But Mike quickly finds himself hawking burial insurance and collecting weekly premiums in a predominately black ghetto. This isn’t what he had envisioned, but the exposure ignites a different kind of internal flame—one that is quiet but strong. It gets him involved in a political group intent on positive social change, which introduces him to a fascinating, wealthy, older woman with high political ambitions who sets her sights on him. As his involvement in the civil rights movement intensifies, so does the groundswell against the Vietnam War. Tensions rise along with racial hostility, murders, bombings, and burnings, and Mike soon realizes that America is no longer the country he once swore to defend.

Experience these historical and iconic events, through the life of one passionate man in search of personal fulfillment and public justice.

My thoughts:
I found this story to be a fascinating look at a critical time in our nation’s history. Not having grown up in the south, I have to say I was rather blissfully unaware of the issues of racism and prejudice in our country until as an adult I went to school in Tennessee. I found Mike to be very effective at delineating the issues when he and his wife faced them. Since he was from New York, and in the beginning of the story, new to Charleston, I think he was able to see the broader picture and how the mindset of segregation in the South was holding back the forward movement of the country. I also think that given what our country is going through now, it is nice to be reminded of the progress that we have made and the struggle we went through to get this far. The author did a great job not only with presenting the themes of the story, but also of describing Charleston as it was at the time, from the sweeping mansions to the tenements, the reader gets a view of the whole of the city. I would recommend this book to any reader of fiction and lovers of a good story.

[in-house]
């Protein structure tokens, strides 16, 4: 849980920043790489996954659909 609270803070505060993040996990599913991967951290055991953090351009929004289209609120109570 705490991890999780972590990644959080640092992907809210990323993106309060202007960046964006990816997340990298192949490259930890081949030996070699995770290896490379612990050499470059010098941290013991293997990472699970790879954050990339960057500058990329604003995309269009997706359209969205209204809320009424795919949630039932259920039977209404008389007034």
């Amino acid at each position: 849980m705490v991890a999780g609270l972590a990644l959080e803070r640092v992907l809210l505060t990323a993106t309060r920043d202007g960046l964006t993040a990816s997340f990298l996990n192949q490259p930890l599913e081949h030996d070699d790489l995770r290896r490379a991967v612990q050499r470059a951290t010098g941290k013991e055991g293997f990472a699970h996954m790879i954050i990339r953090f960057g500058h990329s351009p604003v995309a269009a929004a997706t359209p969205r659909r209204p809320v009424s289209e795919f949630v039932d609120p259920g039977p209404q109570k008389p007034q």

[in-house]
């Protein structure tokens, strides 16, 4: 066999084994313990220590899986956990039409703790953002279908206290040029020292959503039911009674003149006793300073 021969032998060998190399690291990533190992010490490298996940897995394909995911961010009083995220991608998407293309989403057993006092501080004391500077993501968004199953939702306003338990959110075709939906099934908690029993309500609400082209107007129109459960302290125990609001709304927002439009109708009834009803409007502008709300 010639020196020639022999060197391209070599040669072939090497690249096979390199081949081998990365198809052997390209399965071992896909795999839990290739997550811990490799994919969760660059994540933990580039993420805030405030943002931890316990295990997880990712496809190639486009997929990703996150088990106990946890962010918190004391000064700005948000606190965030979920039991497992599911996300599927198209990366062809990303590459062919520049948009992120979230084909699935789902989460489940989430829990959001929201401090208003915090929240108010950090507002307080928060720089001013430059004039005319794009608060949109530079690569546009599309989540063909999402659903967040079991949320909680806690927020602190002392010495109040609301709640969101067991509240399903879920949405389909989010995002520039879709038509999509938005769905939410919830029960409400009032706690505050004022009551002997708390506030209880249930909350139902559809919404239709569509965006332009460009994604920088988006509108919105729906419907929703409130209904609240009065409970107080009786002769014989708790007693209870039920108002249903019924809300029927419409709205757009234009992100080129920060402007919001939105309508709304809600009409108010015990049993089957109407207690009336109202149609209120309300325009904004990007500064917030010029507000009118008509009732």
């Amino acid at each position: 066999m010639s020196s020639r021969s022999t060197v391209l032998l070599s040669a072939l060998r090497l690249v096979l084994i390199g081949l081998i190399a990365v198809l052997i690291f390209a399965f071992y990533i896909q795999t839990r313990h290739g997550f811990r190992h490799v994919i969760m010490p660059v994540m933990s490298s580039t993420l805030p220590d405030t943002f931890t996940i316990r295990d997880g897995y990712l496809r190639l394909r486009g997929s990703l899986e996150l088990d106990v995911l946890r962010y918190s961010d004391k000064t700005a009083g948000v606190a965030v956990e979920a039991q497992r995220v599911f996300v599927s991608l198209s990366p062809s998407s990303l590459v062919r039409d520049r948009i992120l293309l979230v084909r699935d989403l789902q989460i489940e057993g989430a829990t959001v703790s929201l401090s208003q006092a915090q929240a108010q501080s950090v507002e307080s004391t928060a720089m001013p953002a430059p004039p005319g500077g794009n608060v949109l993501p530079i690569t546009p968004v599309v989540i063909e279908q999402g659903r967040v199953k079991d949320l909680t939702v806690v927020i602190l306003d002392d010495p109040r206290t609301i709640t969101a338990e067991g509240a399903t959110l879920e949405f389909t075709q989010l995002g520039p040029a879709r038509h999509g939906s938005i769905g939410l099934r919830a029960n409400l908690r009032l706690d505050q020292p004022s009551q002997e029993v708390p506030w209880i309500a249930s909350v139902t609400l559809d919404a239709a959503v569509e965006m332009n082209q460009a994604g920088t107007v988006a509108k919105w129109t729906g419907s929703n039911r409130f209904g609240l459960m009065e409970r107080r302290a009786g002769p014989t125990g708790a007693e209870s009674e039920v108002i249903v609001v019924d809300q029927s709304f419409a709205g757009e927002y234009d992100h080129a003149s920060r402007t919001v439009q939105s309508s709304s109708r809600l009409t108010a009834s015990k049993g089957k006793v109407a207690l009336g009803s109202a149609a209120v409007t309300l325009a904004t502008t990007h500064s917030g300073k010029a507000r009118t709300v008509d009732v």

Alinefromabook’s rating: THUMBS-UP!

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Book Review: “By Helen’s Hand” by Amalia Carosella

Book Review: “By Helen’s Hand” by Amalia Carosella

The Greek demigod Helen comes to life under the skillful craftsmanship of Amalia Carosella. This book is the second in the author’s series about Helen of Sparta. “By Helen’s Hand” picks up Helen’s story at the point where she has been rescued by her brothers from the city of Athens. While in Athens she had married Theseus and become queen of that city. Helen is still determined to choose her own fate instead of letting the gods dictate her destiny. She convinces her father to host a series of competitions for the men who wish to marry her. It is Helen’s hope that the winner will be anybody other than Menelaus, but the gods intervene again and she finds herself in a loveless marriage, desperately hoping that Theseus will return from Hades to rescue her. Will Helen be able to thwart the will of the gods, or will her nightmares, full of violence and destruction, come true?

I really enjoyed how the author brought the myth of Helen to life. She gave her a depth of character and conviction that the myths, in their brevity, can never convey. The story itself has lots of surprises and twists thrown in to keep the reader guessing, until the end, what the final outcome will be. This is the first book by this author that I have read but I will definitely be looking for more from her. This book is an obvious choice for lovers of Greek mythology but I think any reader who enjoys intrigue and drama in an historical setting will find lots to like in this book.

Alinefromabook’s rating: THUMBS-UP!

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Review: “Victoria Crossing” by Michael Wallace

Review: “Victoria Crossing” by Michael Wallace

Publisher: Lake Union Publishing
Publication Date: May 17, 2016
Genre: Historical Fiction

“Victoria Crossing” is the story of Victoria MacPherson, a young Irishwoman who emigrates to the U.S. during the potato famine. After losing all of her family, she embarks solo on the arduous journey across the sea. On the way she meets Maeve, whose mother has died on the ship. Maeve is traveling on the hope that her brother will meet her in New York. When the promised brother is not there the girls are forced to make their own way in a city that is openly discriminatory against its Irish immigrants. But Victoria is driven to succeed in spite of all her setbacks. After being robbed of what little money she had on her arrival, the girls find themselves in a rat-infested tenement, but they quickly pick up sewing jobs and Victoria soon has dreams of owning her own shop. Along the way the make friends and enemies, who deliberately try to destroy them, and learn the ways of business. When Maeve’s brother finally appears the girls are encouraged, but tragedy soon strikes. Will this determined girl be able to start over and achieve her dream? Or, will the city beat her down?